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Wilder, Webb

Webb Wilder

Singer, guitarist

John McMurry helped create the character Webb Wilder for a 1986 college film project. The character of Wilder, a geeky private detective who travels through time, launched an underground movie sensation that gained major rotation on late-night television and cable. For McMurry, the character and the name stuck, and Webb Wilder, the quirky country, rock, and surf guitar-inspired musician was born. Since 1986 Wilder has been performing edgy country music that refuses to be classified. Even though others may have trouble categorizing his music, Wilder, according to his website, often states during shows, "We play both kinds of music: Rock and Roll."

Born in 1954 in Hattiesburg, Mississippi, Wilder came of age during the British invasion, while living in the heartland of the kind of rhythm and blues music that inspired many of the British bands. A love of music infected Wilder from a young age, a love that was later fine-tuned with the help of his aunt, Lillian McMurry. Inducted into the Rhythm & Blues Hall of Fame after her death, Lillian McMurry had operated a small recording company called Trumpet Records. Her recordings of Elmore James, Sonny Boy Williamson, and others are considered classics. Her knowledge helped Wilder see that the rich musical history of Mississippi deserved as much attention as did bands such as the Rolling Stones, the Who, and the Beatles.

Wilder started forming bands early in his teens when he met R.S. Field, who would become his longtime friend, bandmate, and producer. When the chance came to move to a more challenging musical venue, the two moved to Austin, Texas, in 1976. Wilder played with several bands, including the Eveready Brothers. A couple of years later they moved back to Hattiesburg and put together a band called the Drapes. Field wrote most of their songs while Wilder performed alongside Suzy Elkins, Rick Rawls, Gene Brandon, Mark Hagg, and Bruce Tinnin. After a couple of years of touring, the band members went their separate ways, although they briefly reunited in 2004 for a benefit concert. To Sherry Lucas of the Clarion-Ledger, Wilder summed up his opinion of audiences' attraction to the Drapes: "We play rock 'n' roll. It's not rocket science. It's Chuck Berry, the Beatles … I think most bands don't play rock 'n' roll. Sting doesn't play it. Toby Keith doesn't play it. And I'm not picking on those guys…. but people like to rock 'n' roll."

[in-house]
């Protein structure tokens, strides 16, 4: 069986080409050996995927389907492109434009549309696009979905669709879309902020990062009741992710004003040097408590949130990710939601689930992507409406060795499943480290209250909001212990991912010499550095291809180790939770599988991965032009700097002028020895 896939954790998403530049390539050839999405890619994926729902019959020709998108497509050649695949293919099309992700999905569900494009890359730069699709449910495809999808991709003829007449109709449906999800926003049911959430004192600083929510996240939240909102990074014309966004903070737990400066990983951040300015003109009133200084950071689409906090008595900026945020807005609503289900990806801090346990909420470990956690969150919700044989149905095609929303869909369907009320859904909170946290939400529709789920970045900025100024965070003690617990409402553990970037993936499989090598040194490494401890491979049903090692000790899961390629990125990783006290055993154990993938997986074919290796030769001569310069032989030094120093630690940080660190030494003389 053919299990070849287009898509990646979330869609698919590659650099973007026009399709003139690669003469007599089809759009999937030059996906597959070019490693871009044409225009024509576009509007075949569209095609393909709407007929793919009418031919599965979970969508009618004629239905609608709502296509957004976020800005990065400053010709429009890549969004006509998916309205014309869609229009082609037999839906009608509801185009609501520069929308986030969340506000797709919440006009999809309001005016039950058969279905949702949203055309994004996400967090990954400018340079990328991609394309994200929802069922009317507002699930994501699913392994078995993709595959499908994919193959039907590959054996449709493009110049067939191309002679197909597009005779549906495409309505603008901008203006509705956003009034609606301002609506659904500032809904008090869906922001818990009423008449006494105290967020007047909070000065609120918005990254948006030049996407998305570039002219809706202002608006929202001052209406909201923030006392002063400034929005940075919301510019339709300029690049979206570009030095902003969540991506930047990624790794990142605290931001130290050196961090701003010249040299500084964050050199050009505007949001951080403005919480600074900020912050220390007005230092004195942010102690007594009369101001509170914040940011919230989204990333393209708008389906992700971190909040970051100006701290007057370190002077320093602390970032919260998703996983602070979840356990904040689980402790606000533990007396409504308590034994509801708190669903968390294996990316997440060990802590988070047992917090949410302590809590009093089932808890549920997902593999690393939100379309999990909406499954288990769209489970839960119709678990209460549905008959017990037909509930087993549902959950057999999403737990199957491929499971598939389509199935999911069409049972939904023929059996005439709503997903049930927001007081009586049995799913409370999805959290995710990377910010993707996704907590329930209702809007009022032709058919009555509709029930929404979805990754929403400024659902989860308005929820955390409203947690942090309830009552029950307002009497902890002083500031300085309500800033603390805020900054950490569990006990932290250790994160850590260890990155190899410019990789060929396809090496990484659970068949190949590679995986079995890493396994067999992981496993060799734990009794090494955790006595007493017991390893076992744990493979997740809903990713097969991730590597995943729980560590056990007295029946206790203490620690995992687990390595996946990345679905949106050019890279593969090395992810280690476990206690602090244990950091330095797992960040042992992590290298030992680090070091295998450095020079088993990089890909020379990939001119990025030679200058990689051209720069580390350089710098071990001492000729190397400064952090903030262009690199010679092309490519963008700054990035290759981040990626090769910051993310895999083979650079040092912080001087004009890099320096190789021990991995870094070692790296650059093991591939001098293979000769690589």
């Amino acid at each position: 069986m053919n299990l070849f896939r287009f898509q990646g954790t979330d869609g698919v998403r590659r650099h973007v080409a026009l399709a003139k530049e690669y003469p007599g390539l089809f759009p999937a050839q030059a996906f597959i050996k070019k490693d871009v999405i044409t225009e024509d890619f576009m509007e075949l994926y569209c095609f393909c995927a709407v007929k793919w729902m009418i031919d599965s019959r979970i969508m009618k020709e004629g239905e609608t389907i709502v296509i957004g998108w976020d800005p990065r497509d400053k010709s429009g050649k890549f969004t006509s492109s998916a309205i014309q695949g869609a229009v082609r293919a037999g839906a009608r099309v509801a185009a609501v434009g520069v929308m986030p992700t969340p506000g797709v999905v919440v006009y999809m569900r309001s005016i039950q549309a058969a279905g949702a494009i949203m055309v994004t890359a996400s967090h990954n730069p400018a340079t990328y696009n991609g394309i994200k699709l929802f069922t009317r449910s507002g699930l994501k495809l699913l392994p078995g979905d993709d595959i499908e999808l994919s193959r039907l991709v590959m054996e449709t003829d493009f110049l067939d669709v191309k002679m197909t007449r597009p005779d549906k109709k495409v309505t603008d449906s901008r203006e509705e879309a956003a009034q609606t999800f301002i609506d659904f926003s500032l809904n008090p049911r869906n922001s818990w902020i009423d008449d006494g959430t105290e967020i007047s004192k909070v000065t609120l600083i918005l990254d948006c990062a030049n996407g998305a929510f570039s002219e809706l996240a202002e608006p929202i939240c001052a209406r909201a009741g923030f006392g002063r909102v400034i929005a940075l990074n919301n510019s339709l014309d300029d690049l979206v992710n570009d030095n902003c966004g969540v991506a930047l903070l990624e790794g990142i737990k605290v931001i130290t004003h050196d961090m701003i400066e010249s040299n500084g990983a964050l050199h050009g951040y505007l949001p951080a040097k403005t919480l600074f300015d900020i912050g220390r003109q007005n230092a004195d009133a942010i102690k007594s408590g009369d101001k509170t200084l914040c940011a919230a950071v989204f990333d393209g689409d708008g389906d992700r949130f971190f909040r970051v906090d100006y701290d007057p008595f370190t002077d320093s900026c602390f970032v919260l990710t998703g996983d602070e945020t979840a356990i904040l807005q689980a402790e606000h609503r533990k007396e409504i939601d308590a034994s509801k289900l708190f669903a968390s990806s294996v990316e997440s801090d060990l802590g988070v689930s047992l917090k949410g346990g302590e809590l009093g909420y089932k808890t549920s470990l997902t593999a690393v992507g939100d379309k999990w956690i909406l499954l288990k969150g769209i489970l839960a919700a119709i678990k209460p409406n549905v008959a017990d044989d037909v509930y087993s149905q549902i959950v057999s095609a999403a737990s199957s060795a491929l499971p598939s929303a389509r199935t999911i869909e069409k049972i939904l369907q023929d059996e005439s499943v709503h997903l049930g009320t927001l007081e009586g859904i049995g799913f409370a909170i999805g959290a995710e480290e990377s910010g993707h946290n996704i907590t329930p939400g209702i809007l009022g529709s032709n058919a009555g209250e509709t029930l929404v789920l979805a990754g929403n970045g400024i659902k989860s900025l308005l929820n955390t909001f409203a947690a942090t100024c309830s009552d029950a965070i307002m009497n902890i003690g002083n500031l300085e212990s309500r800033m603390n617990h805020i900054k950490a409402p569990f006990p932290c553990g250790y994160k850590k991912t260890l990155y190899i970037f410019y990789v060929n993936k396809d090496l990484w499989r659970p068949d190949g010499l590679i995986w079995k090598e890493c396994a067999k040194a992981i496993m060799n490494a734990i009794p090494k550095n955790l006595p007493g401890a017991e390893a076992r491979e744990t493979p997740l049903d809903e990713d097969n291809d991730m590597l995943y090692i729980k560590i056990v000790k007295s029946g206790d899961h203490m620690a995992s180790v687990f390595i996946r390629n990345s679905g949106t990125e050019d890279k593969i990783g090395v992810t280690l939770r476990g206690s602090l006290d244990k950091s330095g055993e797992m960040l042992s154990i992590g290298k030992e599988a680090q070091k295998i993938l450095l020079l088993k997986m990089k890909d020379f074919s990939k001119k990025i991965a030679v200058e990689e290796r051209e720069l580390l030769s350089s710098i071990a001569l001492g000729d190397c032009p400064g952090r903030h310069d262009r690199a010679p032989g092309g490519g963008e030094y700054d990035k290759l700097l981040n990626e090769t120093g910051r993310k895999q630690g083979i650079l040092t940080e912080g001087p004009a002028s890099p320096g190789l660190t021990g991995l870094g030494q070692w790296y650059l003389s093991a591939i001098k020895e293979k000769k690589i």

In the mid-1980s Wilder moved to Nashville, Tennessee. In 1985 he collaborated with a student filmmaker on a short movie called Webb Wilder, Private Eye: The Saucers' Reign, which became an underground cult classic. Wilder has also appeared in other, mostly independent, cult films like Horror Hayride and Paradise Park. His one mainstream role was as the manager of a hotel in 1993's The Thing Called Love. In 2002 he had the starring role in an independent mystery thriller set in West Texas, called Pueblo sin suerte.

In 1985 Wilder formed the Beatnecks and launched his career as a hard-rocking, country-twanged geek. The following year saw the release of his first album with the Beatnecks, It Came From Nashville, produced by Landslide Records. It was followed up by Hybrid Vigor in 1989, DooDad in 1991, Town and Country in 1995, and Acres of Suede on 1996. The Beatnecks disbanded in the late 1990s and Wilder eventually created a new band called the Nashvegans.